By Wayne Harada
So the 2013 Tony Awards have come and gone, and the London-imported “Matilda” took a swift kick from homegrown “Kinky Boots” and the reinvented Cirque du Soleil bon bon called “Pippin.”
So from a sofa perch, what were the 10 best moments to remember?
No. 1 — Neil Patrick Harris, the star of CBS’ Monday night “How I Met Your Mother” sitcom, as emcee. His “Bigger” opening number, in the bigger Radio City Music Hall (than the previous upper west side Beacon Theatre), was loaded with agile dancing, pertinent and spot-on lyrics (by Lin-Manuel Miranda, a Hispanic who won Tonys for his “In the Heights” musical, and Tom Kitt) about the awards to come, with insights and ironies galore, and magical in how this one night unites all of the spectacles of the Great White Way.
No. 2 — NPH’s closing number, “Empire State of Mind,” was preceded by his lament that time was running short so the finale had to be scrapped. Not so; this wind-up, which paid homage to Jay-Z’s version that earlier featured Alicia Keys, was a savvy, swift and right-on-the-target recap of the previous three hours, with Audra McDonald doing the vocal honors this time, coupled with Harris’ rap.
No. 3 — Alan Cumming’s comment, about the snub he received with co-presenter Scarlett Johansson, made him truly a good sport; in “Macbeth,” he was all over the map and surely worthy of consideration doing this unconventional Shakespearean turn. Might have been a better Night of the Neglected if Bette Midler was teamed with Cumming, since she also worked her butt off in her solo outing in “I’ll Eat You Last,” where she enacted the life and times of agent Sue Mengers. She probably was invited, but declined to participate — do you blame her? So Cumming wins the atta boy award.
No. 4 — Cicely Tyson, at 88, became the eldest Tony winner ever, for her Carrie Watts role in “A Trip to Bountiful.” Her acceptance speech was stellar; starting out with a bit of controlled nervousness, but concluding with a lot of keen wattage on why she’s the remaining survivor in her family.
No. 5 — It’s a hard-knock life, to be a replacement actor in an ongoing stage hit, but Jane Lynch killed ‘em with her “Little Girls” solo as Miss Hannigan in “Annie.” She towered over the little orphan girls, though with more charm than menace than, say, the frightfully facist but fantastic headmistress Miss Trunchbull in “Matilda,” played by Bertie Carvel, a man in case you didn’t know, who should have received a special Tony for such tank-like grit in the guise of an educator. So “Glee” lives on Broadway while the Fox show is on hiatus.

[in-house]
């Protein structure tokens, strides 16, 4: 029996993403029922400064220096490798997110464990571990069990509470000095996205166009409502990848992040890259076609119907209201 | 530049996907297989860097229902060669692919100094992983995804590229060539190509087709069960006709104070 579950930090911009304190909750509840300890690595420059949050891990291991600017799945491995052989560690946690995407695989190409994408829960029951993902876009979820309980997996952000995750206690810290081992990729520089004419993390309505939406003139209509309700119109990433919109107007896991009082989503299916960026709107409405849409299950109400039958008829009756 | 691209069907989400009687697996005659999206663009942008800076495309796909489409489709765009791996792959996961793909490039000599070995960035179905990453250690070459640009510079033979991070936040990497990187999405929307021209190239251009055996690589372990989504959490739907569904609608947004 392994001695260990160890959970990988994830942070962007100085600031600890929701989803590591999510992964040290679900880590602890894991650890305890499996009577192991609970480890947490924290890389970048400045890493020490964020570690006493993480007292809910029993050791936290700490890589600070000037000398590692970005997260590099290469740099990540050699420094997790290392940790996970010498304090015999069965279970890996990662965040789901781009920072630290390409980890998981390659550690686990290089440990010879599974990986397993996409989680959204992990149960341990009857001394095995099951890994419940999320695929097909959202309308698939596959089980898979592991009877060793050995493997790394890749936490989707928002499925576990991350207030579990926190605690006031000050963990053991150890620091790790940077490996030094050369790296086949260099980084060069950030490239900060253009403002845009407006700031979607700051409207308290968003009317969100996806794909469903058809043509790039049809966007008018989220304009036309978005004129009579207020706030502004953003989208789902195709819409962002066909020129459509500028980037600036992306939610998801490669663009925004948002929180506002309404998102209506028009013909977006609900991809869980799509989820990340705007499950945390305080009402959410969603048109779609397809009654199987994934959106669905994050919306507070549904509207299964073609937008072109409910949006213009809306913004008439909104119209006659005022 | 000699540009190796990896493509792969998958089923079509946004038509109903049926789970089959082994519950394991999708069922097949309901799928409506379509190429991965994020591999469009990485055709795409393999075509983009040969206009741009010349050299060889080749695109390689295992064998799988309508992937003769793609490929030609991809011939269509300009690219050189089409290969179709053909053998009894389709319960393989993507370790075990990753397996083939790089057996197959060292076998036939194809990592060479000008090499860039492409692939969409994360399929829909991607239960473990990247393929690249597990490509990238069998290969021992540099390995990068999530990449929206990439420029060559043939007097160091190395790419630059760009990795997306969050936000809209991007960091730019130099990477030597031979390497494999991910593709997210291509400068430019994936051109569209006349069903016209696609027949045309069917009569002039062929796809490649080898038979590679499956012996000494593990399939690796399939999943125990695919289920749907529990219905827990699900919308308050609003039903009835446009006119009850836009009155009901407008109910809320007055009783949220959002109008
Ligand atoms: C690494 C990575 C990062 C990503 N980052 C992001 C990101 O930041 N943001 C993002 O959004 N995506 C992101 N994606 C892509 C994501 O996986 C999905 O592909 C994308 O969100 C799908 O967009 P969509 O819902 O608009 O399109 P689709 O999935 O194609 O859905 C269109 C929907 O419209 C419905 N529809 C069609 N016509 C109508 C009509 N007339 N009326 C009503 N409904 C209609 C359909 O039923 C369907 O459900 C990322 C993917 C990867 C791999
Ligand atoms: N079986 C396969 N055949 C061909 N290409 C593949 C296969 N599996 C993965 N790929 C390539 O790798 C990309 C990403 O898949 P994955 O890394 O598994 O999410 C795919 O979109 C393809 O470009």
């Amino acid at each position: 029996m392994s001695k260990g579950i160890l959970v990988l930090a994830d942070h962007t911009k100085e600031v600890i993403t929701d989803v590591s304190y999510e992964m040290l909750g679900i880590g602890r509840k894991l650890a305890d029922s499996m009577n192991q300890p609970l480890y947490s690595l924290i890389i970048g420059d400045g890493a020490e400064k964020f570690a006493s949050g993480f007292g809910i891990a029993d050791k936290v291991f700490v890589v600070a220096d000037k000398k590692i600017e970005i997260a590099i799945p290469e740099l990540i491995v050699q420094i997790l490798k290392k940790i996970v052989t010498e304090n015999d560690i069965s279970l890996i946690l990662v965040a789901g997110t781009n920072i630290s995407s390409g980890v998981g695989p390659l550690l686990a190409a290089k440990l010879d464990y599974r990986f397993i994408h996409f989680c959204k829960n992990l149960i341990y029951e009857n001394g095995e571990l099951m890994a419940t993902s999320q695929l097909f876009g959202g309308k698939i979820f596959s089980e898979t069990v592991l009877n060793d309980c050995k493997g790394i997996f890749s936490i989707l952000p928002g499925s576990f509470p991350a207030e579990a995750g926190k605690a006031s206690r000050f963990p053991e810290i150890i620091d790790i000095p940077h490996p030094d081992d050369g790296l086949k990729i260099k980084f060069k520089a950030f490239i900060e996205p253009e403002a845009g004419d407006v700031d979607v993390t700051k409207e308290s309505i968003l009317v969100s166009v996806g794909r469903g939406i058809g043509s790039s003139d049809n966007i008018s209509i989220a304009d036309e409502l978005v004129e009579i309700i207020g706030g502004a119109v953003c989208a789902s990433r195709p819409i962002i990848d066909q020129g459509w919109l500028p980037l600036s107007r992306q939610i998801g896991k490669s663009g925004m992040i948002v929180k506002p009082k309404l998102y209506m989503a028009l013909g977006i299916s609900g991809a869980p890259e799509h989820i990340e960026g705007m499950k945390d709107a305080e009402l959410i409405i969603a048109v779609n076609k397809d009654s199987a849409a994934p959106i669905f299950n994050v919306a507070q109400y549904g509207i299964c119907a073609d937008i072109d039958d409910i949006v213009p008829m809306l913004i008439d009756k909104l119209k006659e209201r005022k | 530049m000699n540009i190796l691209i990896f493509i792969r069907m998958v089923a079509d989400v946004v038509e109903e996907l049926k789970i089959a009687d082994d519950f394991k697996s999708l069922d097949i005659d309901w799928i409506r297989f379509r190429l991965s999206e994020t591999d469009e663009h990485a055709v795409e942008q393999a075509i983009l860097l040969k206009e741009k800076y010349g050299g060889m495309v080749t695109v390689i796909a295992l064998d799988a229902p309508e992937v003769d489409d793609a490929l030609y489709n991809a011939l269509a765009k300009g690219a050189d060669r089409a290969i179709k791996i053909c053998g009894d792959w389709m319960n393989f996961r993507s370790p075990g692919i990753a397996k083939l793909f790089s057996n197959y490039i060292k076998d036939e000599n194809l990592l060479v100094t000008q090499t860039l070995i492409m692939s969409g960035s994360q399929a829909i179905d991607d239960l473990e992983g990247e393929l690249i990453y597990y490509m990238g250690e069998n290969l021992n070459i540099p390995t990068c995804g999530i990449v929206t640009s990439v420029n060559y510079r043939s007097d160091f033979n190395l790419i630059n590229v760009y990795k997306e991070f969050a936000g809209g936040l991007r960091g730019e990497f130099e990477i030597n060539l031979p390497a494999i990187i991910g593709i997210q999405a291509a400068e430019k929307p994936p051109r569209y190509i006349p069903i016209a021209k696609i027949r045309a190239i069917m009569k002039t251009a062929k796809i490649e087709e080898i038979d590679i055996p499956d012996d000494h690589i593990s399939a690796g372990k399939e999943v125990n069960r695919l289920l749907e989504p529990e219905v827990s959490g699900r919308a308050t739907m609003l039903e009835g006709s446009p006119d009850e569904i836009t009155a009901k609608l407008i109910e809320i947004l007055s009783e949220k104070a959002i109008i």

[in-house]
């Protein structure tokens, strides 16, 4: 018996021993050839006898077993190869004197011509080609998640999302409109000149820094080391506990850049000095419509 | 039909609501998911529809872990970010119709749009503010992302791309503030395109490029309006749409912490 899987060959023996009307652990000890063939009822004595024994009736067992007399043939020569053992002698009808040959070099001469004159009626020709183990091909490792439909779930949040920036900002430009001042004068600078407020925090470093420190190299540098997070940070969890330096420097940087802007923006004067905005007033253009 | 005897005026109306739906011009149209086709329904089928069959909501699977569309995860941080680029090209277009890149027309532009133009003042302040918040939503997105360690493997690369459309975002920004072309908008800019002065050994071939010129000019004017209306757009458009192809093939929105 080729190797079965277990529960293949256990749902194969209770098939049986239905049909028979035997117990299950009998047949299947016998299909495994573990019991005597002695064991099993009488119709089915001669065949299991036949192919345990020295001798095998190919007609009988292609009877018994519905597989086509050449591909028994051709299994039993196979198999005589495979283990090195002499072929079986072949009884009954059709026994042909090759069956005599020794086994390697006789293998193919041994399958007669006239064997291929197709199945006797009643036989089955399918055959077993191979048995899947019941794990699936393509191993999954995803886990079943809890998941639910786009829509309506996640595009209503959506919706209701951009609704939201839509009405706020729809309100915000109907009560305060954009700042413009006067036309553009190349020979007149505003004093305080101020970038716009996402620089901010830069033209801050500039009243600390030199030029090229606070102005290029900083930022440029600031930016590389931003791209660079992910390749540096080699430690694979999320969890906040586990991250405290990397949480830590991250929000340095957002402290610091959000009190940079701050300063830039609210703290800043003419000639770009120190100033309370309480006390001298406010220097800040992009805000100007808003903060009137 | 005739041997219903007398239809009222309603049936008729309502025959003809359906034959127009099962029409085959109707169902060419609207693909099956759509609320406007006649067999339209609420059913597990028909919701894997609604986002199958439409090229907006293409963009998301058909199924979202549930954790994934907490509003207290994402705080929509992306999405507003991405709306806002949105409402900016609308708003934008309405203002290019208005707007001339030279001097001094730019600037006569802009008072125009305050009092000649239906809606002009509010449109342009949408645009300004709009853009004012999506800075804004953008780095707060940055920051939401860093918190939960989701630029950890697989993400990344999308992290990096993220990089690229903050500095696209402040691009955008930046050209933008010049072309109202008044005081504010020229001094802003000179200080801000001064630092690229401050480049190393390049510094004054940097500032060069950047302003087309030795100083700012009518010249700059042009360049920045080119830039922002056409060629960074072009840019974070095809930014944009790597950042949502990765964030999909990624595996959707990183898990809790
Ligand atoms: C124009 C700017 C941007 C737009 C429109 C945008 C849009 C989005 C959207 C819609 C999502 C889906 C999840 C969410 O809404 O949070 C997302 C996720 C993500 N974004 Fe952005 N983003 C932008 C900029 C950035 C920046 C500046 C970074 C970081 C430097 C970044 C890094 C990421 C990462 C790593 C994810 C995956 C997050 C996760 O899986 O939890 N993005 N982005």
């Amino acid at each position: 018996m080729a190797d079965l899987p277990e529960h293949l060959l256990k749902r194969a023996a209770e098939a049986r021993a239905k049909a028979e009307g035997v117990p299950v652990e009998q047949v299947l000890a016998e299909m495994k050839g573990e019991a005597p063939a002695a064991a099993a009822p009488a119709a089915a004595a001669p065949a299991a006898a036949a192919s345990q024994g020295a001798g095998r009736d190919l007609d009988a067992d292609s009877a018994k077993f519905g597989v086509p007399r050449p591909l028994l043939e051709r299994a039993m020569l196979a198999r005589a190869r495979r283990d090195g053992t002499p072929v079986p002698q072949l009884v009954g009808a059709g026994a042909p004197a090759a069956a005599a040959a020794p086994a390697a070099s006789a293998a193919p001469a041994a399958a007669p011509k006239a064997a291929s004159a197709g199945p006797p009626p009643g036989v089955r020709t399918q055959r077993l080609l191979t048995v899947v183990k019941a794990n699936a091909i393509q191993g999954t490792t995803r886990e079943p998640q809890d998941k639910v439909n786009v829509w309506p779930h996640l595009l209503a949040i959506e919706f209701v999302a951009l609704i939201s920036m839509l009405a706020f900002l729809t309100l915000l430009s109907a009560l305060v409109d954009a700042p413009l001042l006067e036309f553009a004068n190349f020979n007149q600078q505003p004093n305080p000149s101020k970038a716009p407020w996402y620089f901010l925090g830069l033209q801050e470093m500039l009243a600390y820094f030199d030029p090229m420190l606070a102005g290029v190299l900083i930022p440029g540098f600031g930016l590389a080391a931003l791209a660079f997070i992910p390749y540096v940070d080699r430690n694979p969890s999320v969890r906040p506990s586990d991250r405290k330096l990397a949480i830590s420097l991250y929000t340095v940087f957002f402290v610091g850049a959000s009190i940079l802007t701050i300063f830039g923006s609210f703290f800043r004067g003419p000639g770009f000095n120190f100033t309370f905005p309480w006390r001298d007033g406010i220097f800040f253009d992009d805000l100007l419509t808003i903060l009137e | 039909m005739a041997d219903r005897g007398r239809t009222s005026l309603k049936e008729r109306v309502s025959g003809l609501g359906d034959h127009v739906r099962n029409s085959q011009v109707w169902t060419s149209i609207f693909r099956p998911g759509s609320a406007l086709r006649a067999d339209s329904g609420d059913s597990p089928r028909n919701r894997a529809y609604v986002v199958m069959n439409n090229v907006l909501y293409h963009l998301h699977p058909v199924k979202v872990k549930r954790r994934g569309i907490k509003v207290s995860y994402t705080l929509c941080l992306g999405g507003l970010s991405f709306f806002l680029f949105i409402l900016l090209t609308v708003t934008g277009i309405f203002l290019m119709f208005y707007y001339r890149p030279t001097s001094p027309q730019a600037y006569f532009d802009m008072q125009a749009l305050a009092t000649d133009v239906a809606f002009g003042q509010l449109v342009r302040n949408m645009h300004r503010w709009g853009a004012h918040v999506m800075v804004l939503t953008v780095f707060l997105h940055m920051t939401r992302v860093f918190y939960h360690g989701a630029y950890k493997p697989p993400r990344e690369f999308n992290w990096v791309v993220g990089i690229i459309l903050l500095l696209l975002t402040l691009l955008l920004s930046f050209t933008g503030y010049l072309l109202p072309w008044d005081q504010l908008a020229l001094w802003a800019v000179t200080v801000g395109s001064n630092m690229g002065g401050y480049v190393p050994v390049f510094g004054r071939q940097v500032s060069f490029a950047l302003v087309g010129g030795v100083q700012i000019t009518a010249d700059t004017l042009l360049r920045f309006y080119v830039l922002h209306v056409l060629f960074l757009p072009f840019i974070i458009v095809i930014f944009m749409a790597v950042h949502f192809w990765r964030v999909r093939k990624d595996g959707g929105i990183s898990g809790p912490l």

No. 6 — Who can resist Sandy, the pooch, in “Annie.” But really, NPH got into kind of a smoochest with the Sunday, with wet tongue exchanges in a closeup. NHP muttered that he was in a relationship but that didn’t bother dandy Sandy. Woof!
No. 7 — The comeback of Cyndi Lauper, who no longer can be considered a novelty. Back when she was a pink- or yellow-haired oddity as she made her mark in pop music, now she’s a Tony-winning composer for her score in “Kinky Boots.” This girl still just wants to have fun, but now she has Broadway gold, and she showed her updated “True Colors” when she performed her old hit during that “In Memorium” segment honoring Broadway figures who passed this past year.
No. 8 — Mike Tyson may be out of the ring these days, and less you forget that he did have a brief one-man-show run on Broadway, he was a good sport centerstage as NPH made him prance and dance (neither of which he can do well, but he was willing) in production numbers, and was the butt of ongoing jokes that included a reference to his facial tattoo. Show biz has become Tyson’s latest wrinkle; remember, he was part of the fraternity in original “The Hangover.”
No. 9 — It was a smart move, to employ casts of shows still running on Broadway, to participate in set-ups for nominees. Thus, the gangs from “Newsies,” “Spider-man,” “Mamma Mia,” “Once,” “The Lion King” “Jersey Boys,” “Rock of Ages” and “The Phantom of the Opera” were highly visible, some even performing. But what happened to “The Book of Mormon”?
No. 10 — Broadway has happily and generously recognized the black community of actors. Several picked up Tonys in a sweep of sorts. To wit: Cicely Tyson is playing a role earlier enacted by Geraldine Paige, in “A Trip to Bountiful.” Patina Miller, in “Pippin,” is portraying The Leadying Player, a role previously played by a man (a winner, in fact, in Ben Vereen).
And Billy Porter (in “Kinky Boots”) and Courtney B. Vance (in “Lucky Guy”) solidified the conquests among black performers. Perhaps this development will bring shout-outs from the Hispanic and Asian communities, which didn’t get much leverage this past season.